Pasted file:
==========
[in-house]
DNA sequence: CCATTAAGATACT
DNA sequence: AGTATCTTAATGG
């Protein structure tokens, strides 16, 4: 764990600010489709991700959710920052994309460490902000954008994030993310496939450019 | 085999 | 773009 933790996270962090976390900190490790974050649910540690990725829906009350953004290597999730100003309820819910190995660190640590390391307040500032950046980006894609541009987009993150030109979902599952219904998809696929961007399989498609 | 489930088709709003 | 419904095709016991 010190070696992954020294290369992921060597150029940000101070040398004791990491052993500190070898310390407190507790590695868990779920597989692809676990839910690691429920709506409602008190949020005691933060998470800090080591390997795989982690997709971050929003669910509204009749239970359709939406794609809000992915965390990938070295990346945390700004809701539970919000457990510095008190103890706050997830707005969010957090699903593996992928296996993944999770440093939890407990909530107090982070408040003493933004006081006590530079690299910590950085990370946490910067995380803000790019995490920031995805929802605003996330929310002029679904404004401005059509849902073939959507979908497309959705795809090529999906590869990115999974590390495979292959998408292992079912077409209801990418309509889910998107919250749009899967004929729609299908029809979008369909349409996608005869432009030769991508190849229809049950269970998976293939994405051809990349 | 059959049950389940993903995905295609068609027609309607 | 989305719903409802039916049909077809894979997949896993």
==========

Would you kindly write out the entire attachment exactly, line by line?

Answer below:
[in-house]
DNA sequence: CCATTAAGATACT
DNA sequence: AGTATCTTAATGG
């Protein structure tokens, strides 16, 4: 764990600010489709991700959710920052994309460490902000954008994030993310496939450019 | 085999 | 773009 933790996270962090976390900190490790974050649910540690990725829906009350953004290597999730100003309820819910190995660190640590390391307040500032950046980006894609541009987009993150030109979902599952219904998809696929961007399989498609 | 489930088709709003 | 419904095709016991 010190070696992954020294290369992921060597150029940000101070040398004791990491052993500190070898310390407190507790590695868990779920597989692809676990839910690691429920709506409602008190949020005691933060998470800090080591390997795989982690997709971050929003669910509204009749239970359709939406794609809000992915965390990938070295990346945390700004809701539970919000457990510095008190103890706050997830707005969010957090699903593996992928296996993944999770440093939890407990909530107090982070408040003493933004006081006590530079690299910590950085990370946490910067995380803000790019995490920031995805929802605003996330929310002029679904404004401005059509849902073939959507979908497309959705795809090529999906590869990115999974590390495979292959998408292992079912077409209801990418309509889910998107919250749009899967004929729609299908029809979008369909349409996608005869432009030769991508190849229809049950269970998976293939994405051809990349 | 059959049950389940993903995905295609068609027609309607 | 989305719903409802039916049909077809894979997949896993």